Corn export competition
With the smallest U.S. corn crop in nine years now in the bin, attention turns to marketing that crop. This year, marketing doesn't appear to be a big problem. Most analysts say the problem is not in finding buyers for 2012 corn, but in rationing the limited supply.
In fact, based on USDA's supply-and-demand estimates, every kernel harvested this fall is figuratively spoken for – and then some. Based on its October harvest estimate, USDA predicts that 2012-2013 demand for U.S. corn will exceed production by 444 million bushels. Corn users will have to dip into already-tight old-crop reserves in order to make up that 444 million bushels. The U.S. will even import corn.
Still, U.S. farmers will market their corn at record-high prices, which USDA says should average somewhere between $7.10 and $8.50 on a cash basis.
U.S. losing market share
Fortunately, with ethanol production mandated by the government, it's not hard to find a domestic market for much of U.S. corn, even at these prices. But export markets are another story.
The U.S. has seen shrinking corn export volume for the past two years, with an even bigger drop in the U.S. share of global corn trade. After decades of U.S. share of global corn in the 60% to 70% range, U.S. share is expected to fall to just 36.9% this year.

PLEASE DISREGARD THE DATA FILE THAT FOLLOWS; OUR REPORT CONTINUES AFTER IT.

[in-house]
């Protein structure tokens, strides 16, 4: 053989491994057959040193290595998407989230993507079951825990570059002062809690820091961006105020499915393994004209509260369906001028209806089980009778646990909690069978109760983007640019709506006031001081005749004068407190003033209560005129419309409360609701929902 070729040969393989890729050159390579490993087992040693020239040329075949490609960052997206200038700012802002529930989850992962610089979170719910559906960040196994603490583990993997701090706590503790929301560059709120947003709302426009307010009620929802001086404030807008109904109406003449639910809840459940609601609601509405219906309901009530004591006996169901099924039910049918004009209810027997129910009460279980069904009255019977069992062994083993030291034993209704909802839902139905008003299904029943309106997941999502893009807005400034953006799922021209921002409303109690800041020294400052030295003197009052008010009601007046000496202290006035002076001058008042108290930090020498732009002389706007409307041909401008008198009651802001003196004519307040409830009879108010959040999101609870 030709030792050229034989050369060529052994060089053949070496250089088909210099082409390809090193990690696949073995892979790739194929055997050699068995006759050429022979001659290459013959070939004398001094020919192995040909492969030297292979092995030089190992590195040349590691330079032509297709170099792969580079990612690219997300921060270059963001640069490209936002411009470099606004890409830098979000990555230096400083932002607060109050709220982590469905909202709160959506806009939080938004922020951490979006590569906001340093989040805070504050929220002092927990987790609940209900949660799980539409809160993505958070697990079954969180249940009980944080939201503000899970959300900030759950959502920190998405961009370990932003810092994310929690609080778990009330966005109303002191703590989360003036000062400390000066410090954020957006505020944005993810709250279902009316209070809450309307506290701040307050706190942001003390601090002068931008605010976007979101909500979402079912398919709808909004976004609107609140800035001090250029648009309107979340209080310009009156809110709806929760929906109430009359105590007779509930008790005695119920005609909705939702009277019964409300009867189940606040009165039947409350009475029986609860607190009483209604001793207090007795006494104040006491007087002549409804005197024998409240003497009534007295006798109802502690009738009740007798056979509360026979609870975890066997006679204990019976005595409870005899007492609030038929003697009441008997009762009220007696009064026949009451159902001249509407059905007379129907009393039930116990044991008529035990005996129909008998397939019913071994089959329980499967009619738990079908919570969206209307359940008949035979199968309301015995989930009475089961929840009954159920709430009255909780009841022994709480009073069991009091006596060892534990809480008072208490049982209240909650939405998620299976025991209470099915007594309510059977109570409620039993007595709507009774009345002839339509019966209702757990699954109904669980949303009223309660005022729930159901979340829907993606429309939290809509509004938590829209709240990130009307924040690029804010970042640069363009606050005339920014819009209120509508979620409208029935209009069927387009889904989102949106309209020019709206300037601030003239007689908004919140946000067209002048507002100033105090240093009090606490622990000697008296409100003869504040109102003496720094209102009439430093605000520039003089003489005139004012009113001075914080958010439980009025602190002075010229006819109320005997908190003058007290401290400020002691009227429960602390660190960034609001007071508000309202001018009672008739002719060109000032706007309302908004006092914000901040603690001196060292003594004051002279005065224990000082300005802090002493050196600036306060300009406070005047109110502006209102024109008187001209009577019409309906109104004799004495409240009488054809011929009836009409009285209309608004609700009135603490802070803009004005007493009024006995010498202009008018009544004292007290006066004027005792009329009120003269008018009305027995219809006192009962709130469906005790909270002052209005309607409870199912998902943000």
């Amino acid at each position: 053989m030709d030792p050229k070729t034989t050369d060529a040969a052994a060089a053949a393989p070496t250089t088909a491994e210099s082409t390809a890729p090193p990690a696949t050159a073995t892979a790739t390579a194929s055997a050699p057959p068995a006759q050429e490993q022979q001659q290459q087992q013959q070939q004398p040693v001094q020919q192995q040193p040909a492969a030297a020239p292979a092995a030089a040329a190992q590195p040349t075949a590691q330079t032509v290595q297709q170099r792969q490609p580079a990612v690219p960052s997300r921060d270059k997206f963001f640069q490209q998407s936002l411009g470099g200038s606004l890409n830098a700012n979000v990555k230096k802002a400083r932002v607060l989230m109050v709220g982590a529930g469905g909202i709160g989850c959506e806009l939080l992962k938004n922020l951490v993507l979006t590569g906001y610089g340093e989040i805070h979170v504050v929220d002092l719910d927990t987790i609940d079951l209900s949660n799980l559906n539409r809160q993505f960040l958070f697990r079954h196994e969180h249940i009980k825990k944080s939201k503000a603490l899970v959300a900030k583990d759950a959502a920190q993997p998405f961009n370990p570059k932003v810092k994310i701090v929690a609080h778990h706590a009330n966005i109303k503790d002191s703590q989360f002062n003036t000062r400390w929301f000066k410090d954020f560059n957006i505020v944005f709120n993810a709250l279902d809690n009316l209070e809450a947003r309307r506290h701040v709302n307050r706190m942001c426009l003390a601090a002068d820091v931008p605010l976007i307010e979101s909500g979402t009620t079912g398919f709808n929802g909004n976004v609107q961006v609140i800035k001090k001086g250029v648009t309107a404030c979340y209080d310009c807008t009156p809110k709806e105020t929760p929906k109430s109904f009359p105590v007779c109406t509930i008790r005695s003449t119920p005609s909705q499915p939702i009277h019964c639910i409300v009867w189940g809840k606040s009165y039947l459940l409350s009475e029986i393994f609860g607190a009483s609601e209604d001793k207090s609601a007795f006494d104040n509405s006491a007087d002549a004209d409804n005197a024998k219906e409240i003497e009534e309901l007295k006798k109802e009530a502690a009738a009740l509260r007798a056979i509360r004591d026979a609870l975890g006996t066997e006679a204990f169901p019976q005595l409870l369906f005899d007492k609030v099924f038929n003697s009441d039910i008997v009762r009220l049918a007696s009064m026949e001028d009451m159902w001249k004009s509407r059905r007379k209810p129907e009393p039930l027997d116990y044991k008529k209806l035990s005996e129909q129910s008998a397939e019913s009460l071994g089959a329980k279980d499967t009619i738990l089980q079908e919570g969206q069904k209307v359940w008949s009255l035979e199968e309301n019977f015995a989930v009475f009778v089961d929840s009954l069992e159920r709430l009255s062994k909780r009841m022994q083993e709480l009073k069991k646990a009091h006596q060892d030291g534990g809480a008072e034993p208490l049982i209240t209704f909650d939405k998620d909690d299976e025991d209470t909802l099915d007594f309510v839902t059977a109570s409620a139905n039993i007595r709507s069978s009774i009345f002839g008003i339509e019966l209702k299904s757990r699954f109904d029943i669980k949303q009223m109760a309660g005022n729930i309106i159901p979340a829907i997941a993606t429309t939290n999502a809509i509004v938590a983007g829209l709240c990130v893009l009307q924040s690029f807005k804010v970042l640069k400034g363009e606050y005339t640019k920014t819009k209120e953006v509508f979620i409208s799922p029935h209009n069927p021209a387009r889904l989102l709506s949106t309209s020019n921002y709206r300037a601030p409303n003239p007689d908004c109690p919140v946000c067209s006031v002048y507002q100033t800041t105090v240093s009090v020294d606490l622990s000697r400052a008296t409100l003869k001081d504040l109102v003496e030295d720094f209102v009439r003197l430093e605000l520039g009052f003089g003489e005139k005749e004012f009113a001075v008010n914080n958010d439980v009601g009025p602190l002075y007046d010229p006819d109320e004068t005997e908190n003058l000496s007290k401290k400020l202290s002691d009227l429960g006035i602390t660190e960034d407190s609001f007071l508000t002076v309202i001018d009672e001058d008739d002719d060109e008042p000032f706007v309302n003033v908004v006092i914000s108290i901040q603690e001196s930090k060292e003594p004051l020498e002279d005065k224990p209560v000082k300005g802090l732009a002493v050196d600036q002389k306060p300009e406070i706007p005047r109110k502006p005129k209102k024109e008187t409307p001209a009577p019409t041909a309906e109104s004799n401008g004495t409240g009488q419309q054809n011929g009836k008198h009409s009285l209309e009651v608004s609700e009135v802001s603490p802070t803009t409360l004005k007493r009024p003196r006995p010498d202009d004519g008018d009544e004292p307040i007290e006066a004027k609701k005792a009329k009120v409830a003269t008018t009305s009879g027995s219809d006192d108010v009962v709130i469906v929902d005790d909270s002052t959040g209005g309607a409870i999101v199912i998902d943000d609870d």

Put another way, the last time the U.S. corn harvest was as small as 2012's – in 2003 – the U.S. still exported 18.8% of its corn crop. But this year, the U.S. is estimated to export less than 10.8% of the crop.
Most of the U.S. drop in global market share has occurred in just the past several years. As recently as 2008-2009, the U.S. filled 56.9% of world corn trade. It dropped to 53.5% in 2009-2010 and to 49.2% in 2010-2011. A big drop occurred in the 2011-2012 marketing year (September to August), when the U.S. captured just 38.4% of the world corn market.
Some observers put partial blame on foreign concerns about U.S. corn quality after problems related to the wet 2009 harvest. But most analysts simply blame shrinking exports on the reduced harvests of the past couple of years.
“It's a function of the market,” says Ken Smithmier of the Hightower Report. “After those short crops, our prices are higher than other suppliers.”
Indeed, foreign grain buyers have turned to a host of other countries for corn. The largest supplier of corn after the U.S. is Argentina, which has boosted its world market share from 18.25% in 2009-2010 to an estimated 19.25% this year.
Brazil, already a major competitor for U.S. soybeans, has seen its world corn share rise from less than 9.3% in 2009-2010 to 16% this year.
“Brazil has been more purposeful recently in developing its land for corn,” says Erick Erickson, director of global strategies at the U.S. Grains Council, a cooperative effort that focuses on promoting U.S. feed grains overseas.
Reports suggest that, on the export market, Brazil and Argentina can undercut U.S. corn prices by 50¢ to $1 a bushel. And Ukraine is said to sell corn in export markets at about $2 a bushel below U.S. corn. (Analysts say that Brazil corn would be even cheaper in the export market if Brazil's internal transportation and grain infrastructure were better.)